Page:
NEW YORK — Domingo Germán was cheered by Yankees fans in his return from a domestic violence suspension but struggled against the Toronto Blue Jays, allowing three runs in three innings on Sunday.
Germán hadn’t pitched since Sept. 18, 2019, due to an 81-game ban under Major League Baseball’s domestic violence policy after an alleged incident involving his girlfriend, with whom he has at least one child.
The 28-year-old was applauded by fans in right field after he bolted out of the dugout for warmups about 35 minutes before first pitch — he pointed and acknowledged them as he sprinted by. He got more cheers from the crowd of roughly 10,000 after completing a 12-pitch first inning.
The right-hander allowed a solo homer to Vladimir Guerrero Jr. and a two-run shot to Randal Grichuk in the second, repeatedly leaving the ball up in the strike zone on an afternoon with a 59-degree temperature at gametime. He needed 34 pitches to get out of the inning.
He labored through 22 more pitches in the third but escaped without further damage and was replaced by Michael King to start the fourth.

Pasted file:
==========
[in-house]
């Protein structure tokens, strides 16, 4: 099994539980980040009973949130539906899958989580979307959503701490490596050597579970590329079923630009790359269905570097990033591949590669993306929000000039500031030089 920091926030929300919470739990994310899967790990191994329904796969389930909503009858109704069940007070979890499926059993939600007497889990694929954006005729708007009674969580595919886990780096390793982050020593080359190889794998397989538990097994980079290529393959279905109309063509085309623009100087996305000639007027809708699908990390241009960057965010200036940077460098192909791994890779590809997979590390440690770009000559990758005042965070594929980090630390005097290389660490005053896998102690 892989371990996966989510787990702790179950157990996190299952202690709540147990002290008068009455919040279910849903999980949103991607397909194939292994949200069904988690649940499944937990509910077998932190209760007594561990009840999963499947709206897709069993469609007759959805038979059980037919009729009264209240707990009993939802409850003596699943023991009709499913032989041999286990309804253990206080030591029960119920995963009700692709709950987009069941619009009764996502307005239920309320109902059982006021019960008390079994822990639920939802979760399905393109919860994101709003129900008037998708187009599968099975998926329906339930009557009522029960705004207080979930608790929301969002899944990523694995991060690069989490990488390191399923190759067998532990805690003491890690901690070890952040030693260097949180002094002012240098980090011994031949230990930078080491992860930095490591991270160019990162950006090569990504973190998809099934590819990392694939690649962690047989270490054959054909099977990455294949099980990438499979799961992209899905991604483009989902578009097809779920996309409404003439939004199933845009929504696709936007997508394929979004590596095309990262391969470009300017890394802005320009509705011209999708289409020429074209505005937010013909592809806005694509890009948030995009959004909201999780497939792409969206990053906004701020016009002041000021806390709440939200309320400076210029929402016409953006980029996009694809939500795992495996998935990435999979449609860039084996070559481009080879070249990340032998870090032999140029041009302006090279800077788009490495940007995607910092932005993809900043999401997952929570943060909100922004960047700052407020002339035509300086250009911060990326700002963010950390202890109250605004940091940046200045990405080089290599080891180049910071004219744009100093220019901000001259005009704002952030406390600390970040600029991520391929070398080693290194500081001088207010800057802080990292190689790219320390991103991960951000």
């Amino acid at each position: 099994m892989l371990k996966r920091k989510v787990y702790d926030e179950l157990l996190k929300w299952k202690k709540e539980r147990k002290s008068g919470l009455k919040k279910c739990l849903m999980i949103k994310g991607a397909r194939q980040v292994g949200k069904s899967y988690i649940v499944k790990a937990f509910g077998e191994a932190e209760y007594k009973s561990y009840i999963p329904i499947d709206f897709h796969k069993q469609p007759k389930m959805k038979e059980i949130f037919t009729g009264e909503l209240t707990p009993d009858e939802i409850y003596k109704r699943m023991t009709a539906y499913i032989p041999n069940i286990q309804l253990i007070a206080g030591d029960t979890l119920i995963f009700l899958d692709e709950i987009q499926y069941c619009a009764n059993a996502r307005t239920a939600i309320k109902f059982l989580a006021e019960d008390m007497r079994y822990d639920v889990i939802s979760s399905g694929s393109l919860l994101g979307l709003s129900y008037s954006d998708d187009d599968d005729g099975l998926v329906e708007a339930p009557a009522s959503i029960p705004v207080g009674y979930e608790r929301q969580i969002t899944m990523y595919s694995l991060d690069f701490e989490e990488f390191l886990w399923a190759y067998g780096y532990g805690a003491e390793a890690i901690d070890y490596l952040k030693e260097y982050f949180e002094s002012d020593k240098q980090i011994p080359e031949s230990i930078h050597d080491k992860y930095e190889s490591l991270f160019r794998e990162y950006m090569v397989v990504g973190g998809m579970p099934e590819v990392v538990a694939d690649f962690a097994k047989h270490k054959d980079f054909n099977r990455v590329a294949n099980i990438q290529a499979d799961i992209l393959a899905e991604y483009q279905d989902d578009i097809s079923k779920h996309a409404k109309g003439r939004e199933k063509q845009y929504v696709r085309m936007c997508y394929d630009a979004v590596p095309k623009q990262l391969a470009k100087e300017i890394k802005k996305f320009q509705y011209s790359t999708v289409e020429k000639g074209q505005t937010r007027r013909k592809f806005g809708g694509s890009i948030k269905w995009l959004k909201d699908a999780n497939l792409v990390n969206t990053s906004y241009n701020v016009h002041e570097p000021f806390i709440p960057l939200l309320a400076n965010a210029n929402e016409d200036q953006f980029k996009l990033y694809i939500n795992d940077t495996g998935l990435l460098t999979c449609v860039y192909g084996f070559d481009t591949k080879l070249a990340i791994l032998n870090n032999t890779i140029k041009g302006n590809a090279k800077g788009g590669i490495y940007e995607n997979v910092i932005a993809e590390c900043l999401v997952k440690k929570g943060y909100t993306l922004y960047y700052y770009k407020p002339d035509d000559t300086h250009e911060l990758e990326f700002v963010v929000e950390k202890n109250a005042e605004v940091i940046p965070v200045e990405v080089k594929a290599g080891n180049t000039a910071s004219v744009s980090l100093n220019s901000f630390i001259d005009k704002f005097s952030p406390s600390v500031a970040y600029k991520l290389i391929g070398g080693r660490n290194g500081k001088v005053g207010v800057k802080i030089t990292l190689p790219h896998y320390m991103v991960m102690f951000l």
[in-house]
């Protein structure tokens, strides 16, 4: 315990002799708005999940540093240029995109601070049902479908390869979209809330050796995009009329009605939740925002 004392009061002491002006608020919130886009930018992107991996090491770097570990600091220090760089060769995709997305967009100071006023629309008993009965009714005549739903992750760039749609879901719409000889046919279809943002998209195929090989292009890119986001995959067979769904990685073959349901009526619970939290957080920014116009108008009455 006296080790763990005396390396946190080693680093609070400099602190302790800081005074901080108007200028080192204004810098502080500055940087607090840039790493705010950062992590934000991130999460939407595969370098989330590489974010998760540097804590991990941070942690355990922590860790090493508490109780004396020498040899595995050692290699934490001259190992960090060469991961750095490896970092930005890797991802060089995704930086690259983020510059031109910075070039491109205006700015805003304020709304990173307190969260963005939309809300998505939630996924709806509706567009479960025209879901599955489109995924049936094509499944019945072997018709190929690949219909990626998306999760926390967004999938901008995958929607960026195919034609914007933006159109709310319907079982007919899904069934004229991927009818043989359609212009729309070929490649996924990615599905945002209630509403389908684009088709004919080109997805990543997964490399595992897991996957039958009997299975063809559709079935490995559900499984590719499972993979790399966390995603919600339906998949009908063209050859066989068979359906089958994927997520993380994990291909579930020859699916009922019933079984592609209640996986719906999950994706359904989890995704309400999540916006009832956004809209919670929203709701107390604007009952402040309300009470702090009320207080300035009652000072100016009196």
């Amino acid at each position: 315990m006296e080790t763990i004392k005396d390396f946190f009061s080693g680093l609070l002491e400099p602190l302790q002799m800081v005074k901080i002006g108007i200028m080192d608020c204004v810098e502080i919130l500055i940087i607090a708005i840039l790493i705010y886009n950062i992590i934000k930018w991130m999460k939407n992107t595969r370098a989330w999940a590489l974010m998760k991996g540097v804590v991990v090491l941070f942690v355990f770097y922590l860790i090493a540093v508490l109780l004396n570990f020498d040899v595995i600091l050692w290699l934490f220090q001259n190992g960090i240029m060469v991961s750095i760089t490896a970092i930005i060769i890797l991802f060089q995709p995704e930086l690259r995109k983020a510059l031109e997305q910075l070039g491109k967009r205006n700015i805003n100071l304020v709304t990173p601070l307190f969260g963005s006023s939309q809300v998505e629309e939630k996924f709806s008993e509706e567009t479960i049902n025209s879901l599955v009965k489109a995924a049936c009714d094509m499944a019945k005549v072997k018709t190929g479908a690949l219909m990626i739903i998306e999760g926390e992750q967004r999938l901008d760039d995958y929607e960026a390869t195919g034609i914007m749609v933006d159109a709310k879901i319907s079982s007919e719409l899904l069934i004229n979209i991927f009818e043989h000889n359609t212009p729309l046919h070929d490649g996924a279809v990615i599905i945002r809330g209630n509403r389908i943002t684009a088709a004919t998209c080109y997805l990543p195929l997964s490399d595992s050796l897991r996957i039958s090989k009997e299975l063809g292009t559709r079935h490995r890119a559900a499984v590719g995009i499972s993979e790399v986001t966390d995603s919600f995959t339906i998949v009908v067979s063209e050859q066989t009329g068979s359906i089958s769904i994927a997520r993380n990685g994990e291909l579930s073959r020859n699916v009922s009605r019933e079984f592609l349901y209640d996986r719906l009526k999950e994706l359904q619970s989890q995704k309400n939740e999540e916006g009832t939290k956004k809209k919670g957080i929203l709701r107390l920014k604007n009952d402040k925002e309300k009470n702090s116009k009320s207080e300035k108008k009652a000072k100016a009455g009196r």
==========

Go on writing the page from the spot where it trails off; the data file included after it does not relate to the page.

Germán was charged with four hits, a walk and a wild pitch while striking out two.
He returned to the team this spring after being away for all of the 2020 season. He attended mandatory counseling while away and said he benefited.
Germán publicly apologized for the incident early in camp but refused to discuss the events that led to his suspension. He also addressed teammates in group and individual settings.
The Yankees welcomed his return — but with some wariness.
“We have his back,” slugger Luke Voit said in February. “But he’s skating on thin ice.”
Germán was a breakout contributor before his ban in 2019, going 18-4 with a 4.03 ERA. On the field, he picked up where he left off this spring, locking up the No. 3 spot in New York’s rotation by allowing two runs in 13 innings. He struck out 17 and walked one in four spring training starts, but he lacked that sharp command Sunday.
Yankees manager Aaron Boone wasn’t sure how New York fans would greet Germán and said the team hadn’t discussed it with him. Either way, he expected Germán to take it in stride.
“Obviously with what he’s been through, there’s going to be probably some polarizing reactions at times, and you’ve got to deal with that,” Boone said. “And he will.”
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